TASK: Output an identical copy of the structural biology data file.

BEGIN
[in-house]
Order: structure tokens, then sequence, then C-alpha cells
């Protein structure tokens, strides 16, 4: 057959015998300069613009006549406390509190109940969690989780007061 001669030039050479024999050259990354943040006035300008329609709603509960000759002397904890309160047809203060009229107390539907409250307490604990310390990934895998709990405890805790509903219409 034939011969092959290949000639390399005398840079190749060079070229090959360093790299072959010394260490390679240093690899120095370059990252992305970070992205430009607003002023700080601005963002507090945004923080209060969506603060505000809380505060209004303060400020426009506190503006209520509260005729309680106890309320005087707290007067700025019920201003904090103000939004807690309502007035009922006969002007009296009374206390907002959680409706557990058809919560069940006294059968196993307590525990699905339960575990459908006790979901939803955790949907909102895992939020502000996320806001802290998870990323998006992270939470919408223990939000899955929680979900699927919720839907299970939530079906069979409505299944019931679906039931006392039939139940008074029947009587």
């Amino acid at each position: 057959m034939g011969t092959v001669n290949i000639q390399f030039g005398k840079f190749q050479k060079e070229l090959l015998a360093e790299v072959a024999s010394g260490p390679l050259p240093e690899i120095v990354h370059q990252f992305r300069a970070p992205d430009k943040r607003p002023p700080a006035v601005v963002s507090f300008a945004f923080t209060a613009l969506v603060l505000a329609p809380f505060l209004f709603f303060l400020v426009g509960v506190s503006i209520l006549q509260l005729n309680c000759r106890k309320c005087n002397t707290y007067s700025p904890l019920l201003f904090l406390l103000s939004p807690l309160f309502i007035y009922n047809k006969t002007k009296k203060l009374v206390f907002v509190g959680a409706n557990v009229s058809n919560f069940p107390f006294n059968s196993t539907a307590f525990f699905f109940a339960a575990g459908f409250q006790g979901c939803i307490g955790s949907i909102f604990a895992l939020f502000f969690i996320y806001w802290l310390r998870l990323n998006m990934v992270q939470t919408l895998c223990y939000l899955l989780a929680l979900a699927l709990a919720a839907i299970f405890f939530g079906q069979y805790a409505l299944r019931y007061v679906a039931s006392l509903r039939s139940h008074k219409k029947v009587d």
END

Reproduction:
[in-house]
Order: structure tokens, then sequence, then C-alpha cells
């Protein structure tokens, strides 16, 4: 057959015998300069613009006549406390509190109940969690989780007061 001669030039050479024999050259990354943040006035300008329609709603509960000759002397904890309160047809203060009229107390539907409250307490604990310390990934895998709990405890805790509903219409 034939011969092959290949000639390399005398840079190749060079070229090959360093790299072959010394260490390679240093690899120095370059990252992305970070992205430009607003002023700080601005963002507090945004923080209060969506603060505000809380505060209004303060400020426009506190503006209520509260005729309680106890309320005087707290007067700025019920201003904090103000939004807690309502007035009922006969002007009296009374206390907002959680409706557990058809919560069940006294059968196993307590525990699905339960575990459908006790979901939803955790949907909102895992939020502000996320806001802290998870990323998006992270939470919408223990939000899955929680979900699927919720839907299970939530079906069979409505299944019931679906039931006392039939139940008074029947009587």
């Amino acid at each position: 057959m034939g011969t092959v001669n290949i000639q390399f030039g005398k840079f190749q050479k060079e070229l090959l015998a360093e790299v072959a024999s010394g260490p390679l050259p240093e690899i120095v990354h370059q990252f992305r300069a970070p992205d430009k943040r607003p002023p700080a006035v601005v963002s507090f300008a945004f923080t209060a613009l969506v603060l505000a329609p809380f505060l209004f709603f303060l400020v426009g509960v506190s503006i209520l006549q509260l005729n309680c000759r106890k309320c005087n002397t707290y007067s700025p904890l019920l201003f904090l406390l103000s939004p807690l309160f309502i007035y009922n047809k006969t002007k009296k203060l009374v206390f907002v509190g959680a409706n557990v009229s058809n919560f069940p107390f006294n059968s196993t539907a307590f525990f699905f109940a339960a575990g459908f409250q006790g979901c939803i307490g955790s949907i909102f604990a895992l939020f502000f969690i996320y806001w802290l310390r998870l990323n998006m990934v992270q939470t919408l895998c223990y939000l899955l989780a929680l979900a699927l709990a919720a839907i299970f405890f939530g079906q069979y805790a409505l299944r019931y007061v679906a039931s006392l509903r039939s139940h008074k219409k029947v009587d």